A successful sales letter is one that achieves plenty of sales.
“To be a successful copywriter, one has to turn off personal opinion, and follow the results,” says Tim Warnock, an expert at writing successful sales letters.
Tim wrote the controversial, successful sales letter for John Evans' book Success Alert – Conversations with Successful Internet Entrepreneurs.
I don't mind admitting that when I saw the sales letter I was disappointed.
I cringed when I saw it.
All that hype seemed to me to be unnecessary to promote such a good book.
What do you think of the sales letter?
Before you rush to judgement, let me tell you that this is a highly successful sales letter which achieved $56,400 in sales in just one month for John Evans – someone we'd never heard of before.
Why on on earth did Tim write a sales letter like that?
“I would prefer to write short, non-aggressive letters – the problem is that I haven't found a way yet to make them sell,” Tim says.
“I wrote 21 versions of this sales letter (mostly minor changes), testing along the way to find the strongest general puller.
“I don't write to win literary awards, or share info, when I am hired as a copywriter, I write to sell.”
Tim says he tries to look at the task in a very unattached and scientific way and not let his preferences or whining voices get in the way.
Into the gutter
“A couple of very big name copywriters that have become friends (guys who earn $10,000 a letter with waiting lists), did me a favor and took a look at the letter before we launched (in earlier versions), and told me, ‘Good job, but take it further into the gutter if you want to sell more, hit them even harder…'
“These guys are really good fellows, and they, like you, are often helping others. They are far from being sleazy as humans just because they sell aggressively.”
They were right, Tim says, and their general suggestions helped him to improve the conversion rate.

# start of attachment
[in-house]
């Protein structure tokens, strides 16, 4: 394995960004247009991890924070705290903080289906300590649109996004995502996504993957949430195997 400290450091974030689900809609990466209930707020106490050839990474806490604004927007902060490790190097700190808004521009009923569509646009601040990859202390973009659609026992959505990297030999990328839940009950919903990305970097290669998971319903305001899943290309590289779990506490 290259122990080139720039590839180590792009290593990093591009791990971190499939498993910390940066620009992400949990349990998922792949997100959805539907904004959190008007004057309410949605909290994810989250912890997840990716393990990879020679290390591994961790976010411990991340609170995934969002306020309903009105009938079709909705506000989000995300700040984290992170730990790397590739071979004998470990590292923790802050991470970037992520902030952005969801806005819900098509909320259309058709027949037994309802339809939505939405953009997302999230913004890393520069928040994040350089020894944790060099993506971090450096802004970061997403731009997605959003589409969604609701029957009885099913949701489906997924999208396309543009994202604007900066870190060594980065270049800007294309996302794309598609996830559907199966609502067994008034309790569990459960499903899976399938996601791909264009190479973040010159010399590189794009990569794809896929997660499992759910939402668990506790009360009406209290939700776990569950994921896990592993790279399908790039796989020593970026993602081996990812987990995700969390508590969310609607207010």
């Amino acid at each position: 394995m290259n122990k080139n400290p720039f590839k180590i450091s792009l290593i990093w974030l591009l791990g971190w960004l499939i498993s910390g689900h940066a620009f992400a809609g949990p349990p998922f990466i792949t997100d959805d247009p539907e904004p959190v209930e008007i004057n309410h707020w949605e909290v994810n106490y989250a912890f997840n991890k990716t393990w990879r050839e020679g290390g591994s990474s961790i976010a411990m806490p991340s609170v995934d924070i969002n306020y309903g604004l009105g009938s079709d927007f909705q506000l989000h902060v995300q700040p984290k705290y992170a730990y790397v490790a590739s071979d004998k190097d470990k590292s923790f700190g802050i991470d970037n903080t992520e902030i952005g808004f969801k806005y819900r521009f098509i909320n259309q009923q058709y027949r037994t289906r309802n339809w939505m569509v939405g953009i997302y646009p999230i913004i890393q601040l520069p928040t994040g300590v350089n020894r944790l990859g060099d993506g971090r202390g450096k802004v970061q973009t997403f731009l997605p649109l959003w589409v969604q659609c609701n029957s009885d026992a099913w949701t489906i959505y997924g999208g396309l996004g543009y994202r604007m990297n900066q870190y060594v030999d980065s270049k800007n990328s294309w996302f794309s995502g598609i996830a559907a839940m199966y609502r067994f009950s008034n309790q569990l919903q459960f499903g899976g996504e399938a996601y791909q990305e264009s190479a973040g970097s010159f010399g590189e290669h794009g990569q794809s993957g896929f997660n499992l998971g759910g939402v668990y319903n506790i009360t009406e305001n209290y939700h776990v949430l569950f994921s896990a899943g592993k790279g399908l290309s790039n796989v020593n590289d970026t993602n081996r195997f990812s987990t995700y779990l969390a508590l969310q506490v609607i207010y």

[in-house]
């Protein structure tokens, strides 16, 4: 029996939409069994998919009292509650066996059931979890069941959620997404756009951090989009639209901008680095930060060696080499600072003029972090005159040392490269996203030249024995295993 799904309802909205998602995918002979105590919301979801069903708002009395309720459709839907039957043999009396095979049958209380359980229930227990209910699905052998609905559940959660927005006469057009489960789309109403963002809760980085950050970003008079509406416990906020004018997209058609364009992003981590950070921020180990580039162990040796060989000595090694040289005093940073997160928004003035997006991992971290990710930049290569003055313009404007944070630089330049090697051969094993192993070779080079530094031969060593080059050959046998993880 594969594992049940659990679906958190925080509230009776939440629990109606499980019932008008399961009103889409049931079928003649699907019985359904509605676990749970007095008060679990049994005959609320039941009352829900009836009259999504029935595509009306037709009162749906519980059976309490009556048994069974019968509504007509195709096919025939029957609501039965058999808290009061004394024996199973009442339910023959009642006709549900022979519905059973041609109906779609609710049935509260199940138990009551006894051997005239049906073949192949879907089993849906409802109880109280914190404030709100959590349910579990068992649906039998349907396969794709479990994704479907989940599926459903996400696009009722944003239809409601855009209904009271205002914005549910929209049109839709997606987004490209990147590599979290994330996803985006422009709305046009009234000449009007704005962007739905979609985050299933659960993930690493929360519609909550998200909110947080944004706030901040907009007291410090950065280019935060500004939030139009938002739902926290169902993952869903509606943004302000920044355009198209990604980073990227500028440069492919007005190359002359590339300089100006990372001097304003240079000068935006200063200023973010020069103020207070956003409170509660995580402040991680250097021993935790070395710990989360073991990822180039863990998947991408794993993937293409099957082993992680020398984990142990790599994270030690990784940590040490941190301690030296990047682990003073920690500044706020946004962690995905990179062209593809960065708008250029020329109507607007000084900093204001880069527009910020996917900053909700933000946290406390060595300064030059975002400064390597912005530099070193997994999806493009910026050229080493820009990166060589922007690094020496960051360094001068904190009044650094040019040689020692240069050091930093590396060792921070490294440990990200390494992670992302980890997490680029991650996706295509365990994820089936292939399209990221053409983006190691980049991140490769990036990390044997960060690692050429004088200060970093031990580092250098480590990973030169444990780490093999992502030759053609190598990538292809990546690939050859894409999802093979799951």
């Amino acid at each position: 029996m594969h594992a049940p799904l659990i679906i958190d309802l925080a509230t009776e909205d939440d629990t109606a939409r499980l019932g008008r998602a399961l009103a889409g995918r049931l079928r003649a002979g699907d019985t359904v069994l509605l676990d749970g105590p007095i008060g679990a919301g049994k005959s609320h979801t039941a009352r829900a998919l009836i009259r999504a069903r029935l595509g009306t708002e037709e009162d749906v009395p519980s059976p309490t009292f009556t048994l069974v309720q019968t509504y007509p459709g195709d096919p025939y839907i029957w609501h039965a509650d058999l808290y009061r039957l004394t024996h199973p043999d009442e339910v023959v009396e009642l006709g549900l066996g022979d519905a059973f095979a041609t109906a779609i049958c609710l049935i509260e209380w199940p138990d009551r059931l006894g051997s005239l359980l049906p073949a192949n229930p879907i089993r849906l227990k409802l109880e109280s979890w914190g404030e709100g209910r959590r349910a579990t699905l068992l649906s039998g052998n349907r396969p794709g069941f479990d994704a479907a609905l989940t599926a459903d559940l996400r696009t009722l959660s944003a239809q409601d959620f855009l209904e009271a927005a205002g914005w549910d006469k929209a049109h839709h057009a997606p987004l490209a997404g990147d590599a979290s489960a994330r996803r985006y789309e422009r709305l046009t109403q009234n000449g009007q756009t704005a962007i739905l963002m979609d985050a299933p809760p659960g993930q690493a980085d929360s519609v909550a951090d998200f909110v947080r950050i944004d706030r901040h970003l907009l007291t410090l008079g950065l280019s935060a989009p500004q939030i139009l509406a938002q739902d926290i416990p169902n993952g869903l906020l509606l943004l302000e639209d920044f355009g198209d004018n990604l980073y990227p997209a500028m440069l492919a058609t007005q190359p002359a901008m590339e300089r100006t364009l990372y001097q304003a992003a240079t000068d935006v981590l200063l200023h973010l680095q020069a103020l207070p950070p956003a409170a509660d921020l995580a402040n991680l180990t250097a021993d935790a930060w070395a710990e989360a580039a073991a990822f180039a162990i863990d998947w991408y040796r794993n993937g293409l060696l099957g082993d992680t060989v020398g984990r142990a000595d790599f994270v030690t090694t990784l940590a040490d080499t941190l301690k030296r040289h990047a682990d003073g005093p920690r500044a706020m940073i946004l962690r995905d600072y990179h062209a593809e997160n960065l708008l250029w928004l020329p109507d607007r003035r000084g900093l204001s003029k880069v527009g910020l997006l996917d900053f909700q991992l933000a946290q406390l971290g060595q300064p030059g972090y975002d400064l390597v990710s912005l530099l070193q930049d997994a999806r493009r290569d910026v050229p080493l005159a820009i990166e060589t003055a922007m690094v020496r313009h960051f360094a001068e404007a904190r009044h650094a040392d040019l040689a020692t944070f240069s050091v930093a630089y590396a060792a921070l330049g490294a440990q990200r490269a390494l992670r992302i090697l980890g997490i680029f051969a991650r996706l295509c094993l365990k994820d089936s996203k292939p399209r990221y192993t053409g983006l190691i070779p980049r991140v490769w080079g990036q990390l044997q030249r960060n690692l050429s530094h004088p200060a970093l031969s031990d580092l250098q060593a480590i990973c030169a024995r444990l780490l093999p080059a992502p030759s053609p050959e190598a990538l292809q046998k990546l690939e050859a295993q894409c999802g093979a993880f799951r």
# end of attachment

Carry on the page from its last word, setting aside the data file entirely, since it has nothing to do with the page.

“It seems that this style irks a lot of individuals. We have even had people who bought complain about the letter! John and I just laugh at this absurdity. We don't even point out that it worked on them!
“I have, however, received far more positive compliments than complaints – almost always from other copywriters – a few even said they bought the book because they liked the copy so much … and I have new jobs lined up because of this.
Less aggressive version
“At one point during the testing, I changed the headline to a much less aggressive version (something that I preferred), and the conversion rate dropped from 4% to 1%. I put up the current headline that is there now, and BAM, 5%! Tweaked a few things in the order section, and it went up to 6%.
“I would be willing to bet that there aren't many ebooks out there that have had 25,000 unique visitors and a general conversion rate percentage of almost 6%.
“For me, it is simply a question of doing what I am paid to do well, without lying, cheating, or harming others. Nobody is twisting anyone's arm to buy, and we do offer refunds for those that are not content, but again, ironically, most refund requests come immediately after purchase (they obviously had no time to read it), these individuals were simply looking for a free ebook … or the magic button that will create millions for them, like a guaranteed lottery ticket … We obviously respect all refund requests, no questions asked, but it is disappointing to see this…”
Tim says he chuckles at the comments he sees regarding the sales letter.
One fellow said, “I bought the book because of the smokin' sales copy!”
In a blog someone else wrote, “The sales copy is poorly written and improfessional” – notice the misspelling.
What do you think?
Here's Tim's controversial successful sales letter[UPDATE: I've made a special arrangement with John so you can get a $20 discount on Volume 2. Just use the following code: SA2AG.]
Article describes how to write a successful sales letter
Here's a good article by Paul Lock which explains 18 insider tips on how to write a money spinning sales letter. (The article itself is also a sales letter.)